Mme. Benoît has created a picnic spread for the June 10, 1966 episode of Take 30, with co-hosts Paul Soles and Adrienne Clarkson. (CBC Still Photo Collection)

Canada history: Nov 24, 1987 an icon of cuisine is gone

The story of cooking legend Julia Child once a household kitchen name, has been revived  and her legend increased thanks to the 2009 hit movie Julie and Julia starring Meryl Streep.

However equally famous if not more so in Canadian kitchens is the name Madame Benoit, a woman whose path resembles closely that of Julia Child.

Mme Jehane Benoit died on this date after a long career as a culinary author of dozens of cook books, journalist, commentator, and contributor to TV , where her accented English became sort of trademark in the English language version appearances on Take 30 She was also a sought after speaker, and all of this in Canada’s two official languages.

Mme Benoit with Rod Coneybeare (pupeteer and voice of Jerome and Rusty  on The Friendly Giant )  JB: “Cooking is half imagination…RC: Well I thought you had to measure all these things…. JB  “Ahh no… (CBC Archives  1969)

Generations of Canadians were inspired to cooking and trying new recipes thanks to Mme Benoit, who not only taught Canadian recipes, but also more exotic ones from Africa, the Mediterranean, or Caribbean.. She also made great efforts to share Canadian recipes with Canadians, including some offbeat ones like “squirrel in white wine”.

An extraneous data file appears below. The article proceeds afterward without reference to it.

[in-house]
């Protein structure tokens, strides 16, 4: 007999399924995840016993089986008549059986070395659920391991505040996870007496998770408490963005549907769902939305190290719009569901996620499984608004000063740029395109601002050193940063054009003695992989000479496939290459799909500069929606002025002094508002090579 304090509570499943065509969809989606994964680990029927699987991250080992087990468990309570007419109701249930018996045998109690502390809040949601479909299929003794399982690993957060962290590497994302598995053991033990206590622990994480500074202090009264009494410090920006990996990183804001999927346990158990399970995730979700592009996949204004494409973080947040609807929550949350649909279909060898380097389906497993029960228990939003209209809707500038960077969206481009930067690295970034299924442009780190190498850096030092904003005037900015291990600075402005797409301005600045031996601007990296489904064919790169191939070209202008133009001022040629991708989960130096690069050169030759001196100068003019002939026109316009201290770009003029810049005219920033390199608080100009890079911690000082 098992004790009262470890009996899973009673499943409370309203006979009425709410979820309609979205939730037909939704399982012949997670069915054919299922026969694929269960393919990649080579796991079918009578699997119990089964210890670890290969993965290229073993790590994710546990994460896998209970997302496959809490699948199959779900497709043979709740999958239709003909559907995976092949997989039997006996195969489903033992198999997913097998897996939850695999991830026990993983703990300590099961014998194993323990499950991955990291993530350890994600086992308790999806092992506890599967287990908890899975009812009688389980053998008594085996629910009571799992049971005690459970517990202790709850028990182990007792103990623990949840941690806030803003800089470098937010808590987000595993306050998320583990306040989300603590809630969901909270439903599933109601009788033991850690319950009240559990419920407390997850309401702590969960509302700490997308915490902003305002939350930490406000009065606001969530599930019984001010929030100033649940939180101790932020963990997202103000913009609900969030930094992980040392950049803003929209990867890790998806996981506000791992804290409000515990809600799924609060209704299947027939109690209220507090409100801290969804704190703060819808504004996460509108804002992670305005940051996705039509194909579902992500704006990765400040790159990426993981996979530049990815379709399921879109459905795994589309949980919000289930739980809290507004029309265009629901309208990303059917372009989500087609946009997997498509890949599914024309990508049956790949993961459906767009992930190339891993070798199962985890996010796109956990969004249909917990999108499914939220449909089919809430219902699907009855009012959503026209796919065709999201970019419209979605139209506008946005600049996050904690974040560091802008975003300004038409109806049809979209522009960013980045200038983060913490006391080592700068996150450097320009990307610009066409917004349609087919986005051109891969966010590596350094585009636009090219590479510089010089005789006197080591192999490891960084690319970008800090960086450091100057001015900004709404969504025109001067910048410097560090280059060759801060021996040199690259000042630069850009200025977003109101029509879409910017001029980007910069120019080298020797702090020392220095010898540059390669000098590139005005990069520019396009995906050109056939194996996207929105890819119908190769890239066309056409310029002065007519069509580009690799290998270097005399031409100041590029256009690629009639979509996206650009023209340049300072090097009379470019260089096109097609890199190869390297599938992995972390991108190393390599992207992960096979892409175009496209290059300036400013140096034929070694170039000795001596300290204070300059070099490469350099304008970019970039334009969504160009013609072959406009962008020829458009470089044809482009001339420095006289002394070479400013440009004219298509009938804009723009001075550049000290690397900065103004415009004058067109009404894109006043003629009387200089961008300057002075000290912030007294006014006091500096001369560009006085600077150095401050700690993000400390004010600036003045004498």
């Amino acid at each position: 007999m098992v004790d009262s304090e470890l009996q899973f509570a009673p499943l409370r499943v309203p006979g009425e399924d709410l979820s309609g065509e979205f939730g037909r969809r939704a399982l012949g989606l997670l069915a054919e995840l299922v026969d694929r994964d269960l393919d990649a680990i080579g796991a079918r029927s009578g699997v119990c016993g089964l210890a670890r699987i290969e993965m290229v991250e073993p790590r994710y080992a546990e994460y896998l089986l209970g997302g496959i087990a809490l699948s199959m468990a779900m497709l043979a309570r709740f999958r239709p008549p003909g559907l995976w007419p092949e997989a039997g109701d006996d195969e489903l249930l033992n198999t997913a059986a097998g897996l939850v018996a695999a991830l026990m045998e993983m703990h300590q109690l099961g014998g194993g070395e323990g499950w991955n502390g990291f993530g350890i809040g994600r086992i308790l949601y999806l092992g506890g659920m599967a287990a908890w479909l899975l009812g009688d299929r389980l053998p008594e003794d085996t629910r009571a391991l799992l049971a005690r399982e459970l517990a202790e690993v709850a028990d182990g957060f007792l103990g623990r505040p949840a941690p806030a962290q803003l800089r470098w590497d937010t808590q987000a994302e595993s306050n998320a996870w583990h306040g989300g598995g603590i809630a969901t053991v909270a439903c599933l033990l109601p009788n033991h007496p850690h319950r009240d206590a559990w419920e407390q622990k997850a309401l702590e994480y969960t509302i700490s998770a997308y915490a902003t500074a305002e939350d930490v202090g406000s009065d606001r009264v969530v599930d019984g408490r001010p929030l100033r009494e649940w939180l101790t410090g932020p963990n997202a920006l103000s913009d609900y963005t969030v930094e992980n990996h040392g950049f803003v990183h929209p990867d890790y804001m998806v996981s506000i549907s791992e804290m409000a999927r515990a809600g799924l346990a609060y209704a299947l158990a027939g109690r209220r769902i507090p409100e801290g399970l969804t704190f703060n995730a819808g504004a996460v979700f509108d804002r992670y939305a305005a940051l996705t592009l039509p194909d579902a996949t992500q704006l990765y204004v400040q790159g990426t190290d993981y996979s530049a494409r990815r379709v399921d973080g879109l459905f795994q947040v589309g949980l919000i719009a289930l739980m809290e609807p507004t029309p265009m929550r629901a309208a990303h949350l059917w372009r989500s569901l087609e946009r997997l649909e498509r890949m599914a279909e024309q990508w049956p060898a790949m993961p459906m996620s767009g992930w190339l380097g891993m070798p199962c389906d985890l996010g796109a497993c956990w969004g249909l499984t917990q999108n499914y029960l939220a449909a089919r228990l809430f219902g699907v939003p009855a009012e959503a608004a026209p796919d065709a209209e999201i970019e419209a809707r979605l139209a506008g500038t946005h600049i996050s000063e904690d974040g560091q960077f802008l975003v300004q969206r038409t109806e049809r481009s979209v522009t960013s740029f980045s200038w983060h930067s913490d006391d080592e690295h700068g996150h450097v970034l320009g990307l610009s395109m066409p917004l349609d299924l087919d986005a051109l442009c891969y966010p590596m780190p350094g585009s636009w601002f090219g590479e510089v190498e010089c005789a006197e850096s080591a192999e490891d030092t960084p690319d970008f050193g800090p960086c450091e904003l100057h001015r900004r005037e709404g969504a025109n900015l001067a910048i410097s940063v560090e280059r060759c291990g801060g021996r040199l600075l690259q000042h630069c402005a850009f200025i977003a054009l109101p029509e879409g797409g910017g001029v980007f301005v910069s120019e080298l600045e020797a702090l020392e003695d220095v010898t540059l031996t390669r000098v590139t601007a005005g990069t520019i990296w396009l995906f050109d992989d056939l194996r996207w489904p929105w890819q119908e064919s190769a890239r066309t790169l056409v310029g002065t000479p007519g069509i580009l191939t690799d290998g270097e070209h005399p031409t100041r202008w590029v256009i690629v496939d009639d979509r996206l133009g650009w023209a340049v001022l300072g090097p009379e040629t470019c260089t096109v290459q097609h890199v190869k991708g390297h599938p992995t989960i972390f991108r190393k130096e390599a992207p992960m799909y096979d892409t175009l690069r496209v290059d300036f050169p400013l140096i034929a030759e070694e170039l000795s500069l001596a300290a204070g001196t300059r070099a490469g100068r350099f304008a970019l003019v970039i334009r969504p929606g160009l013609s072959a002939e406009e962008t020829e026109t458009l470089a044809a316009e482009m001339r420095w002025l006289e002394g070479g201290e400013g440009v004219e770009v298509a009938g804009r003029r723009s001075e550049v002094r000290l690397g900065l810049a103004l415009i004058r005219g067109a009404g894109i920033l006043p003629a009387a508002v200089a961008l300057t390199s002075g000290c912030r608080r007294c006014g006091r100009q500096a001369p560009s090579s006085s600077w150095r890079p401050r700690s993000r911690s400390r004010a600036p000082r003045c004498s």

Squirrel in White Wine from the French edition of The Encyclopedia of Canadian Cuisine” by Jehane Benoit,
-start with 2 to 4 squirrels- (Les Messageries du Saint-Laurent, 1963 ,photo Radio Canada)

Born Jehanne Patenaude, she travelled to France and studied at the Cordon Bleu cooking school, the same place Julia Child had to conquer, but even more, she graduated as a food chemist from the Sorbonne. Asked to stay on, she said she wanted to revolutionize cooking in Canada and the soon to be culinary legend later returned home where she opened her own cooking school in Montreal and from 1935-40 was a pioneer when she ran The Salad Bar, a restaurant focused on vegetarian cuisine long before the idea of vegetarian eating became popular.

She would go on to write dozens of cook books and the “encyclopedia of mircrowave cooking and through the 50-s to the 70’s probably most homes in Canada contained at least one Mme Benoit cook books. There are probably still hundreds of thousands of examples of her books still in homes across the country.

In 1973 she was nominated to the Order of Canada for her work in promoting Canadian cuisine and the ‘art’ of cooking.

There has been no-one since like “Mme Benoit” who died on this date in Sutton, Quebec at age 83.

As an article by Julian Armstrong in the Montreal Gazette said in 2012, “Cookbook author and TV chef Jehane Benoit spent her career trying to convey how easy it is to cook and how rich Canada is in culinary traditions”.

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